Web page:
Well, that didn’t go as planned.
In case you missed it, J.J. Hoover served up a cement mixer to Ike Davis for the first walk-off grand slam the Reds have encountered since 2010 when Francisco Cordero was still closing games. It’s times like these when Aroldis Chapman is missed most.
Showing chinks in his armor first was Gee when Ryan Ludwick connected with a lined shot that crash-landed in the left field stands to push the Reds ahead 1-0. At the time, it seemed Ludwick’s lone display of strength may have been enough to beat the Mets single-handedly, but a former New York Yankee had something to say about that.
After the Reds were unable to turn a double play with David Wright at the dish, Curtis Granderson had an extended at-bat that ultimately concluded in a fastball that caught too much of the plate being deposited for a two-run home run. Catcher Tucker Barnhart had set up inside and couldn’t react quick enough to watch as the moving fastball slid right across the heart of the plate before becoming a souvenir. Yet again, an outstanding effort from Cueto, but one bad pitch put a damper over the outing.
Heading into the top of the eighth inning, it seemed that the Reds were destined to fall by just one single run yet again. In addition, Cueto would be tacked with a loss he truly didn’t deserve. Leading off the inning was Chris Heisey, who slashed a single to right, and never stopped motoring. Catching Granderson somewhere in between napping and having a soft arm, the Reds spark plug lit a fire under his club by grabbing an extra base that seemed to make all the difference in the world.
Before divulging into the occurrence of the following moments, let’s take a second to admire and appreciate Chris Heisey. Not every player that contributes always has to fill a starting role; Heisey’s niche with this ballclub may make him the most valuable bench player in the entire league. Everything from his hustle, to his ability to play all three outfield spots, to his tremendous pinch-hitting ability, Heisey provides an element not many other players in the game can bring.
A Roger Bernadina sacrifice bunt later, Brandon Phillips unleashed his first long ball of the season on a hanging change-up from Dillon Gee, just about a few feet to the left of me. When just a sacrifice fly would have done, Phillips went the extra mile, putting the Reds ahead by a run and seemingly on the verge of victory.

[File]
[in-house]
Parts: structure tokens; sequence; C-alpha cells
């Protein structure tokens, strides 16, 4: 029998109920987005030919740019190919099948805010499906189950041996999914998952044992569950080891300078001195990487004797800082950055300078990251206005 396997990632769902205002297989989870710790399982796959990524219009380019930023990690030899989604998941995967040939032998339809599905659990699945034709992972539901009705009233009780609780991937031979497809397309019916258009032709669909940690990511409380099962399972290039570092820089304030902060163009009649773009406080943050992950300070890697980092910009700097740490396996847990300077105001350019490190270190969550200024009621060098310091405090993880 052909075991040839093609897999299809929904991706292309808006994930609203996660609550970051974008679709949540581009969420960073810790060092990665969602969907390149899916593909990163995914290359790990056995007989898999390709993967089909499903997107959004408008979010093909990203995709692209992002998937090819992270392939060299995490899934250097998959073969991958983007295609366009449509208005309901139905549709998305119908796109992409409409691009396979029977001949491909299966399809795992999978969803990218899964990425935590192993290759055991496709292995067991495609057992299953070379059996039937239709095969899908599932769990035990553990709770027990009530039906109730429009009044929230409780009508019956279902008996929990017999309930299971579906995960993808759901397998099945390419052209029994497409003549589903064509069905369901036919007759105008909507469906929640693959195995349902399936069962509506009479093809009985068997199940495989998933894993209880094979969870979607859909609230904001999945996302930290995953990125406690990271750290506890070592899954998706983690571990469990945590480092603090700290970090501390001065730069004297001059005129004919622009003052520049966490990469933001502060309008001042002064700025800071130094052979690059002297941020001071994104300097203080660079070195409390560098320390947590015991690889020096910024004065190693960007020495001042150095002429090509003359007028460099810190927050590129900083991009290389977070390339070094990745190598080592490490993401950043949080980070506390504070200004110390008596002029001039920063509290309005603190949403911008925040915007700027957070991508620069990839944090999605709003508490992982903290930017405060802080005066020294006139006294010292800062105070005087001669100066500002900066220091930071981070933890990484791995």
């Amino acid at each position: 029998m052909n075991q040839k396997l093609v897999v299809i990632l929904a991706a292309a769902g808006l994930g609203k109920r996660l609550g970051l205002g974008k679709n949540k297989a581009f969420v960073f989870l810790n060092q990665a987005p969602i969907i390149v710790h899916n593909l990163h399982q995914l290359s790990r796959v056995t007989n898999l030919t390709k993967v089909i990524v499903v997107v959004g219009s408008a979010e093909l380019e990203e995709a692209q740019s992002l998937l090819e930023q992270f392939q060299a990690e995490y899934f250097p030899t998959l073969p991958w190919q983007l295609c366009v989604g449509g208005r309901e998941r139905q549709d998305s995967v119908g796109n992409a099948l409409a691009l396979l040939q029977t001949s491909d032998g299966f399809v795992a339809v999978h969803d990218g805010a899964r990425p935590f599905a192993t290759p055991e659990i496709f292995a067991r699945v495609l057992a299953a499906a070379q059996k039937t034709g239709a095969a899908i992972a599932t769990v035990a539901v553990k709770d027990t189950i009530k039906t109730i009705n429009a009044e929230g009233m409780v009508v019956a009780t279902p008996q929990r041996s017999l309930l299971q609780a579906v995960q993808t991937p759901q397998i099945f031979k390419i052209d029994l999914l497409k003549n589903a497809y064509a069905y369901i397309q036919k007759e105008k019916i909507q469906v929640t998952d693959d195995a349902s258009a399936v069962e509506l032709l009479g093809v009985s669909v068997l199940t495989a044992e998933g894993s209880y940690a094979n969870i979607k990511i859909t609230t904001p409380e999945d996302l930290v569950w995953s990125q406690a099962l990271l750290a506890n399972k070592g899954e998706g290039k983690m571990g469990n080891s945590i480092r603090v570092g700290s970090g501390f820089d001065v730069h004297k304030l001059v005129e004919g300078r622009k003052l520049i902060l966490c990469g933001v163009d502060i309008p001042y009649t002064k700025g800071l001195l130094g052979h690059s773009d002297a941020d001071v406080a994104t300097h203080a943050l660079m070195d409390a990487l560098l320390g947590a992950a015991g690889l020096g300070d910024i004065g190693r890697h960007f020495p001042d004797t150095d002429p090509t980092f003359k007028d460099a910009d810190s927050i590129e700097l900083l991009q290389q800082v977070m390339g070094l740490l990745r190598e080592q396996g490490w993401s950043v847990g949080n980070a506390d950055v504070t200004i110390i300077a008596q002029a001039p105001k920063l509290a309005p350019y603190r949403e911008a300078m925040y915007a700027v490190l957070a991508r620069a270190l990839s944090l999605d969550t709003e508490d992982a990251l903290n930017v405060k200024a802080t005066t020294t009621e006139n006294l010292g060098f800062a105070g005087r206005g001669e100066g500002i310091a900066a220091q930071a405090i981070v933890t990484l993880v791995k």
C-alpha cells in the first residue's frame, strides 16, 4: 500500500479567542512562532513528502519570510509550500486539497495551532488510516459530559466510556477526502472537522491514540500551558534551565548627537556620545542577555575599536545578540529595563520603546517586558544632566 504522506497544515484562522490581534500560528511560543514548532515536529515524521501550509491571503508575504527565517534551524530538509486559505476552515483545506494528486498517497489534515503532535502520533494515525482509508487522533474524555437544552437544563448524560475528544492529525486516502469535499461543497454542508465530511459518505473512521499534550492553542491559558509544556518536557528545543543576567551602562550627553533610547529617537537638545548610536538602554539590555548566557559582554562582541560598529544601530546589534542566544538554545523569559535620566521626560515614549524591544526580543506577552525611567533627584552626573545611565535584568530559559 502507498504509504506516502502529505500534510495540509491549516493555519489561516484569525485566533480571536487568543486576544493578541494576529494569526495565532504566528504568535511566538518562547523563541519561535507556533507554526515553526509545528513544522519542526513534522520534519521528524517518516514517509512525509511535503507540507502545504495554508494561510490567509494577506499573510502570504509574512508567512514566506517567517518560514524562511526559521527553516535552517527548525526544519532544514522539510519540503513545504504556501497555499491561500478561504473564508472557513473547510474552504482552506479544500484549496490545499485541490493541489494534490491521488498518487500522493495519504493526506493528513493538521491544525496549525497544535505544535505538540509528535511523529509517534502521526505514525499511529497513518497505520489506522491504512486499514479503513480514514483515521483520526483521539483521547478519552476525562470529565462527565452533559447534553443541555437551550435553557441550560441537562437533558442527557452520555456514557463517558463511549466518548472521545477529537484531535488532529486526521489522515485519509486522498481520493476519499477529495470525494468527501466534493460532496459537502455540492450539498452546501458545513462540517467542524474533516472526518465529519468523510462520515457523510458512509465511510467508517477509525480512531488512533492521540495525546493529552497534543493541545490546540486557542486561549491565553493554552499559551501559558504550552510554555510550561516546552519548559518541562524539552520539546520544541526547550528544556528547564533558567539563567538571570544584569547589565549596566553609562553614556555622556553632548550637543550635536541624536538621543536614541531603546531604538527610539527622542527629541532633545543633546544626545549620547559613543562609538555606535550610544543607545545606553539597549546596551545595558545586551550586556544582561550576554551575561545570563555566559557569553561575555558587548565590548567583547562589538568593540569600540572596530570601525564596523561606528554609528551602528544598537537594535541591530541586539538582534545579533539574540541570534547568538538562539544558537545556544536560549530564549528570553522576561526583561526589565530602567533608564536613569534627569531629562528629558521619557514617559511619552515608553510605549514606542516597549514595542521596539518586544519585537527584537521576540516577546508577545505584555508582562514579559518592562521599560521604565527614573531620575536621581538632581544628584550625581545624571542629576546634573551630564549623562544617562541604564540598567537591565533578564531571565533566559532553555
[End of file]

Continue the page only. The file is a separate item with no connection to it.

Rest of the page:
Should Bryan Price have deemed Sam LeCure his “closer,” it was absolutely the right decision for him to have pitched the eighth inning against the heart of the Mets order. In an ideal world, this would have been one of those situations where if Aroldis Chapman were healthy, he would be used for a multiple inning appearance. The new era sabermatricians harp constantly on how the best reliever should be facing the best hitters, and agree with it or not, Price managed the situation to a tee.
Applying Murphy’s Law to perfection in the bottom of what became a near freezing cold ninth inning, J.J. Hoover did not record an out against four batters that would not manage to make the Reds 25-man roster. Mouthing to no one in particular, I stated, “If Lagares reaches base here, there’s going to be trouble.” By now, you surely know he does reach base.
Criticizing Joey Votto for a momentary lapse in judgment seems like an illogical request of one of the game’s most intelligent players. This may be a new concept for some to understand, but just because they make it look easy on a daily basis, does not mean that’s the case; players can make calculated mistakes, no matter who they are.
After two walks and an overturned replay, Ike Davis mashed a J.J. Hoover curveball into the Pepsi Porch in right field, sealing the Reds fate and sending them tail spinning to a 1-4 record.
Usually known as their streak stopper, Johnny Cueto may have performed his part, but the team could not get the victory. Sputtering and having lost three in a row, Alfredo Simon takes to the hill on what should be a picturesque Sunday afternoon. The Mets send lefthander Jon Niese to the hill, who battled chronic shoulder injuries this off-season, experience “dead” arm just before the opening of the season.
It’s not a popular answer, and it doesn’t lessen the blows of losses any better, but sample size is an important aspect to comprehend. No one wants to be swept from a team longing for playoff contention, but in the words of Dusty Baker, “It’s a marathon, not a sprint.”